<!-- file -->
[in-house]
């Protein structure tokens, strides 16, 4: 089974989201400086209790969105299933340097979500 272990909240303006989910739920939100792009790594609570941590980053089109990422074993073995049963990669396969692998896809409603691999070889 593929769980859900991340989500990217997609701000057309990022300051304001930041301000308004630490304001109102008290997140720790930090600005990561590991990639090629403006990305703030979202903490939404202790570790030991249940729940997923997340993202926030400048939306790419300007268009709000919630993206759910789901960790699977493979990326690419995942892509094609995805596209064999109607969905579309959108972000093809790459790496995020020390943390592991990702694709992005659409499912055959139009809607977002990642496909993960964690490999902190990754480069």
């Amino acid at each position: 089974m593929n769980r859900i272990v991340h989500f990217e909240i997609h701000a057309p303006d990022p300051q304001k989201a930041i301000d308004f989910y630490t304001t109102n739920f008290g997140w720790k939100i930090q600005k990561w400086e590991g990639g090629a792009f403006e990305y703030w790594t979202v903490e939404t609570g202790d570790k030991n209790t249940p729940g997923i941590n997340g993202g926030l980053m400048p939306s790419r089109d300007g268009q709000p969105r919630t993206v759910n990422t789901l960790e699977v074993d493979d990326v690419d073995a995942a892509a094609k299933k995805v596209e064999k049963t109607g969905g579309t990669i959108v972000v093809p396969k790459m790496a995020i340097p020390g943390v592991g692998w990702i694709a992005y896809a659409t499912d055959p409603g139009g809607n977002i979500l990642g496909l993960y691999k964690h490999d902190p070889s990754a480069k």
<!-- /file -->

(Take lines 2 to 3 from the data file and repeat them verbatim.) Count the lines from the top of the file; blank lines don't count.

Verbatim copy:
């Protein structure tokens, strides 16, 4: 089974989201400086209790969105299933340097979500 272990909240303006989910739920939100792009790594609570941590980053089109990422074993073995049963990669396969692998896809409603691999070889 593929769980859900991340989500990217997609701000057309990022300051304001930041301000308004630490304001109102008290997140720790930090600005990561590991990639090629403006990305703030979202903490939404202790570790030991249940729940997923997340993202926030400048939306790419300007268009709000919630993206759910789901960790699977493979990326690419995942892509094609995805596209064999109607969905579309959108972000093809790459790496995020020390943390592991990702694709992005659409499912055959139009809607977002990642496909993960964690490999902190990754480069």
């Amino acid at each position: 089974m593929n769980r859900i272990v991340h989500f990217e909240i997609h701000a057309p303006d990022p300051q304001k989201a930041i301000d308004f989910y630490t304001t109102n739920f008290g997140w720790k939100i930090q600005k990561w400086e590991g990639g090629a792009f403006e990305y703030w790594t979202v903490e939404t609570g202790d570790k030991n209790t249940p729940g997923i941590n997340g993202g926030l980053m400048p939306s790419r089109d300007g268009q709000p969105r919630t993206v759910n990422t789901l960790e699977v074993d493979d990326v690419d073995a995942a892509a094609k299933k995805v596209e064999k049963t109607g969905g579309t990669i959108v972000v093809p396969k790459m790496a995020i340097p020390g943390v592991g692998w990702i694709a992005y896809a659409t499912d055959p409603g139009g809607n977002i979500l990642g496909l993960y691999k964690h490999d902190p070889s990754a480069k």